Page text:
Eastpointe director seeks approval of proposal for mobile crisis unit
By Bonnie Edwards
Published in News on March 1, 2007 1:47 PM
Eastpointe Director Ken Jones will send a plan today to the state Division of Mental Health, Developmental Disabilities and Substance Abuse services that calls for the creation of a 24-hour mobile crisis team.
Eastpointe manages care for people in Wayne, Duplin, Lenoir and Sampson counties who need help with mental health, developmental disabilities or addictions. Changes in the system have resulted in more addicts and mental patients in crisis showing up in the jails and hospital emergency rooms.
Jones said he wants to find ways to prevent these emergencies, but the mobile crisis team would help in the meantime. The mobile crisis team of private providers would go directly to the client when Eastpointe receives a call from an "stakeholder"agency, such as a police department, school or hospital.
"This team addresses many of the issues the stakeholders had," Jones said about public forums held recently throughout the four counties. Concerns most mentioned included people with addictions not getting the treatment they need, people in need not knowing how to get help, a lack of alternatives to the state psychiatric hospitals and speedier access to treatment, especially in emergencies.
The mobile crisis team should address many of the issues raised at the stakeholder meetings, Jones said.
For example, many homeless people have mental problems or addictions. Under the plan, Eastpointe would pay for in-patient bed days when the mobile crisis team refers an indigent client to a place such as Wayne Memorial Hospital.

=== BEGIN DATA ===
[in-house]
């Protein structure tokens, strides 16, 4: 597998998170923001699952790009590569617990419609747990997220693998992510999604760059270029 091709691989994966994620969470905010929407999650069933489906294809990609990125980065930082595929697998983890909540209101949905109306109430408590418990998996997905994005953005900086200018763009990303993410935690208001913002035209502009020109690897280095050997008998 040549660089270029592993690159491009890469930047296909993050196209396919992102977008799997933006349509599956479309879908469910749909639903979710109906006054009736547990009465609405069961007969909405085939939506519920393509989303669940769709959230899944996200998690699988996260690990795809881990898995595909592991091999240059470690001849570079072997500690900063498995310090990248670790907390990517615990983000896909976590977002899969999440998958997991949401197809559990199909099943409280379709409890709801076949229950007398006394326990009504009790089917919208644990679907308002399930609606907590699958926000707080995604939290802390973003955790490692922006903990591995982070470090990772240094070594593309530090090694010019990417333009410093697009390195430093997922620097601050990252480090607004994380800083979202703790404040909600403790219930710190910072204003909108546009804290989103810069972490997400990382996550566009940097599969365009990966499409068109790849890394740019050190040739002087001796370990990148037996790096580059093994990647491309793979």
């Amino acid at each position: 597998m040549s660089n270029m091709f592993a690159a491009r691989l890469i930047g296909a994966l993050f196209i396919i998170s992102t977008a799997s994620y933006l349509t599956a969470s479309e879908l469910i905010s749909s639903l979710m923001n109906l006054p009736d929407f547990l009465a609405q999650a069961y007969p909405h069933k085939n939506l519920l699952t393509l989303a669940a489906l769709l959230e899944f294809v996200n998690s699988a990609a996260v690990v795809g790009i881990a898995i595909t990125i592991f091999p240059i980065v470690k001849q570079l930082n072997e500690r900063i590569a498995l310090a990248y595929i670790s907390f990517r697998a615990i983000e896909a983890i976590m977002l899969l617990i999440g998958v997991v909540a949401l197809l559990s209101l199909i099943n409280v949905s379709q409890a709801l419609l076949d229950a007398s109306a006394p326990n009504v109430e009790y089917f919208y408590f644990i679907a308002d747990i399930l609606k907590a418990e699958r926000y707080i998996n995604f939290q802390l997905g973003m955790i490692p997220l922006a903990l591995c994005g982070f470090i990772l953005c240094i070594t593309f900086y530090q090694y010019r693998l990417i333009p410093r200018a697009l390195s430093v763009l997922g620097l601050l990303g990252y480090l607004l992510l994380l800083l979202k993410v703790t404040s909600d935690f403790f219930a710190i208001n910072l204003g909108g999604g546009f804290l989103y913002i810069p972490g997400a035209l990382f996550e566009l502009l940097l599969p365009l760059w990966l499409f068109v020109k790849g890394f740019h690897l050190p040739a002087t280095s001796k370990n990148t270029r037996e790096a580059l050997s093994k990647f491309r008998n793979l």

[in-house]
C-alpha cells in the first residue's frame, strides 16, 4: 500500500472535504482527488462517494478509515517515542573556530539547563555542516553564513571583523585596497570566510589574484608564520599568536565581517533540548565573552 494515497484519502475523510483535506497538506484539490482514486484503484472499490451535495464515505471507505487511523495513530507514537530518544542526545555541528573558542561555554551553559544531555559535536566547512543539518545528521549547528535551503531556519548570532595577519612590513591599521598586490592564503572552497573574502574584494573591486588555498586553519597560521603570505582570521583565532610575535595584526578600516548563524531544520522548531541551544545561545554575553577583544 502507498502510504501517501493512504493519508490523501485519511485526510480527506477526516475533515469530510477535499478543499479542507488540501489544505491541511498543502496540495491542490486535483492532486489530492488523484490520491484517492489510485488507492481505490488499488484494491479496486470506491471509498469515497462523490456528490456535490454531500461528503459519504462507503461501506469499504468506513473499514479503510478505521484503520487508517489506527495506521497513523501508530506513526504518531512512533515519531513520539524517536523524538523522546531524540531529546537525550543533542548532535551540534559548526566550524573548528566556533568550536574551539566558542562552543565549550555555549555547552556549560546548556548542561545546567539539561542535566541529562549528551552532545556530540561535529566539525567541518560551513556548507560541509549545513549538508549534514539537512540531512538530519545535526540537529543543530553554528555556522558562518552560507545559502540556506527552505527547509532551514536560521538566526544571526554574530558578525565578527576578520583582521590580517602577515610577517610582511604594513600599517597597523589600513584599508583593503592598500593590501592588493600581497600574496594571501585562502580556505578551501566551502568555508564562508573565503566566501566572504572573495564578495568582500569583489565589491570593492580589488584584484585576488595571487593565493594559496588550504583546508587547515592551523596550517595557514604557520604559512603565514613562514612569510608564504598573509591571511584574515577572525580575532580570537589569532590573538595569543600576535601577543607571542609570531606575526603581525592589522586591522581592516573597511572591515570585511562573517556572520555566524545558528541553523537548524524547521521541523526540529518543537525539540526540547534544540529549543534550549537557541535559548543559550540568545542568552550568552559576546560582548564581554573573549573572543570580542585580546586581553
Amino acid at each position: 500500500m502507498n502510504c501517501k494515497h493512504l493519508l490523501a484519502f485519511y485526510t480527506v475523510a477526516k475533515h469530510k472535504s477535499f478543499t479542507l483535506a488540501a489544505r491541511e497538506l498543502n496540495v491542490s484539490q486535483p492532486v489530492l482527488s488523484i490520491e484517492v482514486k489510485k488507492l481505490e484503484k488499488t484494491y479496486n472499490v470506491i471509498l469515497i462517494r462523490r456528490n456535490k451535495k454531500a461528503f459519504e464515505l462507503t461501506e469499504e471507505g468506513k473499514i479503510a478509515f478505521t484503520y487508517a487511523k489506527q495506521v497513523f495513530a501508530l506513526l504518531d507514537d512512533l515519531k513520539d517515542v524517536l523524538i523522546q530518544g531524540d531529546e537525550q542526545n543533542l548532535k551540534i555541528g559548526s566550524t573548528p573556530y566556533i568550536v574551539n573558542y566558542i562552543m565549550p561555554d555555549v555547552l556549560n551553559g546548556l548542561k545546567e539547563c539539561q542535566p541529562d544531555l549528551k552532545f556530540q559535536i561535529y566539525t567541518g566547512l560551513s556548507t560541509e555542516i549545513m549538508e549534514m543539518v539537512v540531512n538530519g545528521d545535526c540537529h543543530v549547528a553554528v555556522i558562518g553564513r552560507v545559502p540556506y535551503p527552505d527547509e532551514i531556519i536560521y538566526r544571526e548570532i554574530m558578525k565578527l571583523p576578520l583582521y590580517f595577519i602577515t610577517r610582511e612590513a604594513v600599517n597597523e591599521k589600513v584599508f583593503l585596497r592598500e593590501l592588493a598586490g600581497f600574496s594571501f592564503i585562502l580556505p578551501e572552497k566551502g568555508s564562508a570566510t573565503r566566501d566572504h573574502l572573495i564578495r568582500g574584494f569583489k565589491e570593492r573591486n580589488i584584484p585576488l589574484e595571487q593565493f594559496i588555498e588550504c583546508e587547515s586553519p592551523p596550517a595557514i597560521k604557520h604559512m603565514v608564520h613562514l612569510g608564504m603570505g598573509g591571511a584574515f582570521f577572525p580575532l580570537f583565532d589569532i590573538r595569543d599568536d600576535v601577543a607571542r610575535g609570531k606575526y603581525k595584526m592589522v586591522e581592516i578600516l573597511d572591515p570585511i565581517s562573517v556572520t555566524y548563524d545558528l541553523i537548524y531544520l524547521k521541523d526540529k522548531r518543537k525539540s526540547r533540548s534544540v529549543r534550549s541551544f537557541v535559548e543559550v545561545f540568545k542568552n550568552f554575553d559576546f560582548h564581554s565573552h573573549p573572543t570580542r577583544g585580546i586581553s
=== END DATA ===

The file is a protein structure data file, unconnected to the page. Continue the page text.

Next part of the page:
The hospitals in the communities have been referring these patients in crisis to places like Cherry Hospital. But Cherry and all of the state psychiatric hospitals have had more admissions than they're prepared to serve. The lengths of stay are shorter now, but the clients are returning more often. State officials, in an effort to cut down on the overcrowding, have notified Eastpointe that places like Wayne Memorial and Duplin General hospitals can't send any more admissions until somebody leaves once Cherry's patient population reaches 110 percent.
Jones plans to spend the next three years finding ways to make sure clients and those who refer them, like hospitals, the schools and law enforcement agencies, know how to get their patients, students and detainees access to the mental health system.
Mental health reform took on a life of its own last March," he said. "We divested services to the providers. Everything is new to all who are involved. And we're still in transition."
While the old style mental health departments could keep track of everyone receiving help, Jones said clients now can go straight to Medicaid providers without Eastpointe ever knowing. For example, most school children in the mental health system are likely receiving Medicaid or Health Choice type of insurance, he said. Medicaid covers some things. Insurance companies cover some things, and Eastpointe covers some things the others don't.
Many families are having trouble maneuvering through the system, said Allison Pridgen, director of Student Support Services for the Wayne County Public Schools. "This ultimately impacts the children and the educational process," she said. "It's no different than having the flu. Sick is sick, regardless of the agent."
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